New Welsh animal project launched to combat antimicrobial resistance

Arwain DGC (Defnydd Gwrthfaicrobaidd Cyfrifol) Cymru is at the forefront of the drive to prevent the spread of antimicrobial resistance (AMR).

AMR is classed as a global “One Health” challenge and there are calls for urgent multisectoral action. AMR has been described by The World Health Organisation as an issue where “without urgent action, we are heading for a post-antibiotic era, in which common infections and minor injuries can once again kill.”

Arwain DGC comprises of a schedule of activities and brings together experienced collaborators to deliver a wide-ranging programme addressing AMR in animals and the environment. Included are key Welsh agricultural stakeholders (Menter a Busnes, Welsh Lamb and Beef Producers Ltd and Welsh Agricultural Organisation Society), academic institutions (University of Bristol and Aberystwyth University School of Veterinary Science) and veterinary delivery partners (Iechyd Da and Milfeddygon Gogledd Cymru).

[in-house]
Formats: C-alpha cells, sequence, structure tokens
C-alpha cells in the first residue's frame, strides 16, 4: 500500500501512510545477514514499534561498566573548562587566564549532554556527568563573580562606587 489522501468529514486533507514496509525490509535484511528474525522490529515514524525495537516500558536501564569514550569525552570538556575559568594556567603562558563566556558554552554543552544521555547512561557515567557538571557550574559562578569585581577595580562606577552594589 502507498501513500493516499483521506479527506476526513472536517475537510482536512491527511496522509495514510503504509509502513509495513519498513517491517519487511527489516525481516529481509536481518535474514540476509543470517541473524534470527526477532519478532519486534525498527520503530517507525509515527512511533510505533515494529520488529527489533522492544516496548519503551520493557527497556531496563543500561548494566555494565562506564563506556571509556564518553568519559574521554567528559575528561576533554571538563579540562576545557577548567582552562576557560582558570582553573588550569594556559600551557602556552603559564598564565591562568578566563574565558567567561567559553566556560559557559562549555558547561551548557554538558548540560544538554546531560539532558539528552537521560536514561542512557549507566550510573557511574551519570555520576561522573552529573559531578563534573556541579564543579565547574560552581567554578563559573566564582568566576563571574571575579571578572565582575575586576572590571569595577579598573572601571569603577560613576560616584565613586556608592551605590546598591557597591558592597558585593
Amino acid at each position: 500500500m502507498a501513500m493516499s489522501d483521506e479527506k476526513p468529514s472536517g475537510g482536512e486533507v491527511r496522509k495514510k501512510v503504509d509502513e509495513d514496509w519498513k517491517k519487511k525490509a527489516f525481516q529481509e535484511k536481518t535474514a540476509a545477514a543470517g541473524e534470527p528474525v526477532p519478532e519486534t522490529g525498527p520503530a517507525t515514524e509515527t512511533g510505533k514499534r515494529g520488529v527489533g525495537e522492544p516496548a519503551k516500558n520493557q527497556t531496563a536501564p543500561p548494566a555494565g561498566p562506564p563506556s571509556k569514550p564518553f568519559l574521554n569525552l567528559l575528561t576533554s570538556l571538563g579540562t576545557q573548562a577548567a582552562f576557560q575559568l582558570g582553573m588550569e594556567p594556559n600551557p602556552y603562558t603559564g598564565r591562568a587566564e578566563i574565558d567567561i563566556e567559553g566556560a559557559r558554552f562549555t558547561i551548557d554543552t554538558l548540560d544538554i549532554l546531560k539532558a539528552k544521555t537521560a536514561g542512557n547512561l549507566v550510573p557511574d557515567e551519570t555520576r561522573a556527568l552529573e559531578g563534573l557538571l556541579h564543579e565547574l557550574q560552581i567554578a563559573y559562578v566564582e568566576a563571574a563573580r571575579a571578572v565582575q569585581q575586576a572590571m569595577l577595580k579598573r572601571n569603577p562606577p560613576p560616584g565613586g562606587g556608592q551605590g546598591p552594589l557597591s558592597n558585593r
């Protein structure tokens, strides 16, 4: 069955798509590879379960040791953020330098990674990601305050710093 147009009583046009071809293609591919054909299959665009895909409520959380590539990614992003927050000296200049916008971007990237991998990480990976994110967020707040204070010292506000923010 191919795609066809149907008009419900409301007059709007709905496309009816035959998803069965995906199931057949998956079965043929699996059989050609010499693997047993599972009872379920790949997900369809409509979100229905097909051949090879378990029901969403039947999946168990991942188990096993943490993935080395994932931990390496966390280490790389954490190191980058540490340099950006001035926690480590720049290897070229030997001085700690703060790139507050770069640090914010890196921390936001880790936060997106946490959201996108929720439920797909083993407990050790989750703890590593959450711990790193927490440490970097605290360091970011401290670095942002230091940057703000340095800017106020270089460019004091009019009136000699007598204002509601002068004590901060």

Arwain DGC builds on the pioneering work of an earlier project – Arwain Vet Cymru (AVC) – which focused on improving antibiotic prescribing in cattle and sheep through a Wales-wide network of Veterinary Prescribing Champions. AVC’s work has subsequently become the blueprint for similar schemes across the UK and globally.

Further information

Arwain DGC will deliver the following:Extending the Veterinary Prescribing Champions Network previously developed by the Arwain Vet Cymru project.

  • Developing national prescribing guidelines for cattle and sheep.
  • Delivering a voluntary code of conduct for antimicrobial prescribing across farm practices.
  • Using novel technology to explore biosecurity and precision agriculture solutions.
  • Understanding associations between antimicrobial use and AMR and developing Welsh surveillance programmes.
  • Understanding patterns of AMU in the equine industry.
  • Delivering knowledge exchange programmes.

Visit the project website: https://menterabusnes.cymru/arwaindgc/

Original news source: University of Bristol